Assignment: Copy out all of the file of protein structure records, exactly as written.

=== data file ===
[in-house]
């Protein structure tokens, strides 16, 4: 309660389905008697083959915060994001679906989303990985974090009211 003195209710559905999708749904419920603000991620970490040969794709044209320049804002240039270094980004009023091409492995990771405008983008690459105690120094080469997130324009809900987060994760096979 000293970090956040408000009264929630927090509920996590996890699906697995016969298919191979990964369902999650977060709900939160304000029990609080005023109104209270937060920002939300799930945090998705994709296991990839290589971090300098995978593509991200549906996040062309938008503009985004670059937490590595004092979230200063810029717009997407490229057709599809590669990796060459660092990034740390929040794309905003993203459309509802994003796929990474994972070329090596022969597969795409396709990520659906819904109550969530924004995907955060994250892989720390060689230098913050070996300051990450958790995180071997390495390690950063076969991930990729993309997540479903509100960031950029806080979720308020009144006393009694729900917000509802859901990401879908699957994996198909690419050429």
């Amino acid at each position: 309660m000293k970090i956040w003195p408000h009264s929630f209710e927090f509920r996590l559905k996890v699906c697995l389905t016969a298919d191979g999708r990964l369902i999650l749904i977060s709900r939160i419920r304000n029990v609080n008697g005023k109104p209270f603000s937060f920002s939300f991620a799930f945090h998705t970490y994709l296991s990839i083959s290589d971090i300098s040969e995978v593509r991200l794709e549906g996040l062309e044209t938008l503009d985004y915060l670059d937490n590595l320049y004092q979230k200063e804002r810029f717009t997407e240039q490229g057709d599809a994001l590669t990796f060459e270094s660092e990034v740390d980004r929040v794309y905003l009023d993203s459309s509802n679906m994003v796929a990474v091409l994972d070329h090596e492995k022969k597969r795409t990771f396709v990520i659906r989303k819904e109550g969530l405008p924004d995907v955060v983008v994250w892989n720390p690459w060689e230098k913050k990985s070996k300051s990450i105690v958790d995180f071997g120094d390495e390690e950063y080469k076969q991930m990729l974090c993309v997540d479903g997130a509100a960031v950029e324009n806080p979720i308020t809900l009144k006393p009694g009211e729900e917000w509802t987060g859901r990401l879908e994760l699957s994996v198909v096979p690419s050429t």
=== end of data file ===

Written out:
[in-house]
């Protein structure tokens, strides 16, 4: 309660389905008697083959915060994001679906989303990985974090009211 003195209710559905999708749904419920603000991620970490040969794709044209320049804002240039270094980004009023091409492995990771405008983008690459105690120094080469997130324009809900987060994760096979 000293970090956040408000009264929630927090509920996590996890699906697995016969298919191979990964369902999650977060709900939160304000029990609080005023109104209270937060920002939300799930945090998705994709296991990839290589971090300098995978593509991200549906996040062309938008503009985004670059937490590595004092979230200063810029717009997407490229057709599809590669990796060459660092990034740390929040794309905003993203459309509802994003796929990474994972070329090596022969597969795409396709990520659906819904109550969530924004995907955060994250892989720390060689230098913050070996300051990450958790995180071997390495390690950063076969991930990729993309997540479903509100960031950029806080979720308020009144006393009694729900917000509802859901990401879908699957994996198909690419050429």
């Amino acid at each position: 309660m000293k970090i956040w003195p408000h009264s929630f209710e927090f509920r996590l559905k996890v699906c697995l389905t016969a298919d191979g999708r990964l369902i999650l749904i977060s709900r939160i419920r304000n029990v609080n008697g005023k109104p209270f603000s937060f920002s939300f991620a799930f945090h998705t970490y994709l296991s990839i083959s290589d971090i300098s040969e995978v593509r991200l794709e549906g996040l062309e044209t938008l503009d985004y915060l670059d937490n590595l320049y004092q979230k200063e804002r810029f717009t997407e240039q490229g057709d599809a994001l590669t990796f060459e270094s660092e990034v740390d980004r929040v794309y905003l009023d993203s459309s509802n679906m994003v796929a990474v091409l994972d070329h090596e492995k022969k597969r795409t990771f396709v990520i659906r989303k819904e109550g969530l405008p924004d995907v955060v983008v994250w892989n720390p690459w060689e230098k913050k990985s070996k300051s990450i105690v958790d995180f071997g120094d390495e390690e950063y080469k076969q991930m990729l974090c993309v997540d479903g997130a509100a960031v950029e324009n806080p979720i308020t809900l009144k006393p009694g009211e729900e917000w509802t987060g859901r990401l879908e994760l699957s994996v198909v096979p690419s050429t």